”Suffering,” a handful of her adult students call out, correctly identifying the Sanskrit term. For the last hour, Bloom has been illuminating the similarities between Buddhism and Christianity at Miami’s Unity on the Bay, a non-denominational Christian worship center.

To the casual observer, the 2,500-year-old religion of Gautama Buddha bears scant resemblance to Christianity. But as Buddhism becomes increasingly popular in the United States — outpacing Episcopalianism with as many as four million members — a growing number of Christians are exploring Buddhist practices while remaining within their own tradition. Christian-Buddhist meditation groups, retreat centers, books and websites attest to the growth of the trend.

”Times are so scary that people are looking for spiritual discipline that offers some kind of detachment and peace amid all this chaos,” said Rita Gross, co-author of Buddhists Talk about Jesus: Christians Talk About the Buddha (Continuum International Publishing Group, $15.95). “People might find a basic meditation practice very helpful, and Buddhism is very chic right now.”

But spiritual fusion isn’t as easy as whipping up Cuban Chinese or Jamaican Indian.


On almost every level, the two doctrines clash. Christianity holds that a divine creator fashioned the Earth in seven days; Buddhists believe the universe — thought to be one of many — has no beginning. Christian doctrine maintains the dead will be resurrected on judgement day, while Buddhism, like Hinduism, posits that individuals will be reborn until they achieve spiritual liberation. And while some say Buddha and Jesus offer similar messages of peace and compassion, one is an enlightened sage who offers a contemplative path to liberation, the other, the sole savior.

But the glaring theological contradictions don’t impede Ruben Habito, a Zen Buddhist teacher and a practicing Jesuit, from finding common ground between Buddhist and Christian mystical experiences.

”There is a way one can, in a single life, be faithful to two faiths,” said Habito, a professor of world religions at the Perkins School of Theology in Dallas, who recently led a week-long meditation retreat with 35 people, and offered the Catholic Eucharist after the evening meditation.

Prominent Buddhist leaders like the Dalai Lama and Vietnamese monk Thich Nhat Hahn have written about the shared goals of the two faiths, as well as Christian authors.

But it’s not just scholars and religious leaders who are driving the conversation — a quick Internet search unveils a smattering of Christian Buddhist listservs and support groups.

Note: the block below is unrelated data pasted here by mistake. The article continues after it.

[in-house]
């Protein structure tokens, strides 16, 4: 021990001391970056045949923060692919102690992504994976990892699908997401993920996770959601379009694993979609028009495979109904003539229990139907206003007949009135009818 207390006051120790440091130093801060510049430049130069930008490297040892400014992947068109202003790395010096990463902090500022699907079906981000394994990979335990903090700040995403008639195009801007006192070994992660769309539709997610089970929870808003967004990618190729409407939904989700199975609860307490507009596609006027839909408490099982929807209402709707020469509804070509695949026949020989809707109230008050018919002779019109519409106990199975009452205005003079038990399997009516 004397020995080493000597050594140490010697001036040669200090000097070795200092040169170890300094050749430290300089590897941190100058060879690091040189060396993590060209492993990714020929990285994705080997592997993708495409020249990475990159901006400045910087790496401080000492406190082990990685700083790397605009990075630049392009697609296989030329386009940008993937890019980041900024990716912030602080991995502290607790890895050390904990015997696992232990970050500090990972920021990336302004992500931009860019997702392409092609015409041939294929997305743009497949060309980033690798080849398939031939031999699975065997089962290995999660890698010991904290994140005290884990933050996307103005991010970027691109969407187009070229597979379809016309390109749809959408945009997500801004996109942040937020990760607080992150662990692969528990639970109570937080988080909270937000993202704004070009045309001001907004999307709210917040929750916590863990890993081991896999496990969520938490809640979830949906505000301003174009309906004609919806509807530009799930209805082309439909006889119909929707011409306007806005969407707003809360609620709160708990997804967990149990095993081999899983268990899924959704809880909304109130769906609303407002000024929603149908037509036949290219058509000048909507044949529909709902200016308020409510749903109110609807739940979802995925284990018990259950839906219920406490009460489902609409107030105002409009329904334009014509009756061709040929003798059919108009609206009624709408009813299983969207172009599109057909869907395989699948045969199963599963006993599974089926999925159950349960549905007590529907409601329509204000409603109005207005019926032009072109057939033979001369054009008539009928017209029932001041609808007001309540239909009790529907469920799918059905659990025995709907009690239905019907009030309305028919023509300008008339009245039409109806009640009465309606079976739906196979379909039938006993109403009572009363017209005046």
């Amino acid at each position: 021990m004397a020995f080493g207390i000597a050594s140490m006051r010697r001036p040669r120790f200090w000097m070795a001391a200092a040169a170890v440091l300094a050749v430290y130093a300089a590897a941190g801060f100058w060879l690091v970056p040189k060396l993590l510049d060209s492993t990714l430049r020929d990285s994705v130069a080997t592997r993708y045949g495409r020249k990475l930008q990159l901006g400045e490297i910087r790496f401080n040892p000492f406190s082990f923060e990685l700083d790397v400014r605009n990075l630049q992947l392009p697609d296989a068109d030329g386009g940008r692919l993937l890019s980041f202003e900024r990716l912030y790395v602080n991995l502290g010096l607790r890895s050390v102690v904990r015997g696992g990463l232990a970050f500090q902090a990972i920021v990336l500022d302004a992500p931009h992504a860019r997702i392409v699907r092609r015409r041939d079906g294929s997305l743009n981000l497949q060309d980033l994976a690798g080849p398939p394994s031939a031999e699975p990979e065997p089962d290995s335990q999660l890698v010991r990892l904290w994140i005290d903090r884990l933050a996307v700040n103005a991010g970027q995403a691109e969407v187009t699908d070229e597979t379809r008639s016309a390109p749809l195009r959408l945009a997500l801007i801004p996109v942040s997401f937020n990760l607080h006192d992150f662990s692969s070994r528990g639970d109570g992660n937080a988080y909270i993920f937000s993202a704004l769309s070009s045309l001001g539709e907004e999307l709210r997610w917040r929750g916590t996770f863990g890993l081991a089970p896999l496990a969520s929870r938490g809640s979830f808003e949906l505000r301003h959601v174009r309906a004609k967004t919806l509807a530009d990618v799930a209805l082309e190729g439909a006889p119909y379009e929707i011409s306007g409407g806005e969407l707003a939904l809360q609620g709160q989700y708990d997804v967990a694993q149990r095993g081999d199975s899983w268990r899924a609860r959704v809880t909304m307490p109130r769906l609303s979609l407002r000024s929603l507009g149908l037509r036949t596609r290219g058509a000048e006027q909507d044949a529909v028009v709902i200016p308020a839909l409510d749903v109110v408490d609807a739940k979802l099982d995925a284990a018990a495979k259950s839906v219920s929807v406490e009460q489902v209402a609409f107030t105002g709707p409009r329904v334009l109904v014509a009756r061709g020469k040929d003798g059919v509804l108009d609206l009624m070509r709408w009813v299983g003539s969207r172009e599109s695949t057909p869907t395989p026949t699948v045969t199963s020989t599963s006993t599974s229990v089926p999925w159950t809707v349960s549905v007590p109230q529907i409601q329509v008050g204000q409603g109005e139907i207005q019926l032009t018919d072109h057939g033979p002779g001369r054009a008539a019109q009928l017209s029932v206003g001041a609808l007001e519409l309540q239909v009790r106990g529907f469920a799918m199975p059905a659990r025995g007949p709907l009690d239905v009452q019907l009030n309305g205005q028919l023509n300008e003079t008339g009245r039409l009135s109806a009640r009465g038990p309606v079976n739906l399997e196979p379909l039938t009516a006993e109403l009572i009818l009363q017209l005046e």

And Christian Buddhist meditation groups have sprung up in Massachusetts, Texas, Minnesota, and Washington.

Christians who are not comfortable in a strictly Buddhist setting seek nirvana at the Empty Bell, a Christian Buddhist retreat center in Watertown, Mass. The center, founded 10 years ago by Robert Jones, a Roman Catholic and Buddhist practitioner, has attracted a Christian base of followers.

”We have all stayed in our own tradition but been changed by Buddhism,” Jones said.

The popularity of Buddhist practice among Christians has grown substantially during the last two decades, said John Cowan, author of Taking Jesus Seriously: Buddhist Meditations for Christians (Liturgical Press, $16.95).

A Roman Catholic and Zen Buddhist who teaches meditation in churches throughout the Midwest, Cowan said it took a meditation practice to help him understand the Gospels.

‘Jesus said, `The kingdom of God is right before you but you can’t see it.’ A meditation practice gives you a glimpse of that,” he said.

Many agree it’s Buddhist meditations and chants, not doctrine, that attract Christians.

”Buddhists have a lot of good techniques, and those techniques don’t have to be tied down to Buddhist philosophy,” said Stephen Prothero, a professor of religion at Boston University and an expert on Buddhism in America.

It’s also a matter of convenience. Buddhist meditation centers, which have doubled to more than 1,000 in the last 15 years, vastly outnumber Christian retreat centers, making them a draw for those seeking a contemplative spiritual practice.


The Rev. Annette Jones, pastor of St. John’s On The Lake First United Methodist Church, became interested in Buddhism while working as a pastor in Houston in 1990. A counselor to people dying of AIDS, Jones turned to Buddhist philosophy, where she found practical ways of dealing with death, particularly the Buddhist doctrine of impermanence and the meditation on dying.

”I remembered from my seminary days that Buddhism used dying as an entrance into meditation and self growth,” she said.

After getting a Ph.D. in Tibetan Buddhist philosophy at Rice University in Houston, Jones moved to Miami Beach in 1999 to take the pastor’s post at St. John’s, where she began teaching a course on Buddhism and Christianity.

On Monday nights, Jones and up to 12 students squeeze into the church office to practice a form of Tibetan Buddhist meditation that includes mantra recitation, yogic breathing, and concentrating on the Tibetan letter ”A.” There’s little mention of Christianity.

”As far as I’m concerned, what has to fit is the inner experience,” she said.

Some seekers have entered Christianity through Buddhism. After 15 years of Buddhist practice, Susan Postal was baptized as an Episcopalian in 1985 after she experienced ”a reconnection with Christianity” during meditation. Postal, who continues to act as a Zen meditation teacher, said a number of her students are practicing Catholics, and several are lapsed Catholics.

Many are apprehensive about meditating at first, she said. ”When they first come to the zendo, they feel a little guilty and wonder if they’re being a good Christian,” she said. “Once they see that it’s just sitting, they relax a bit.”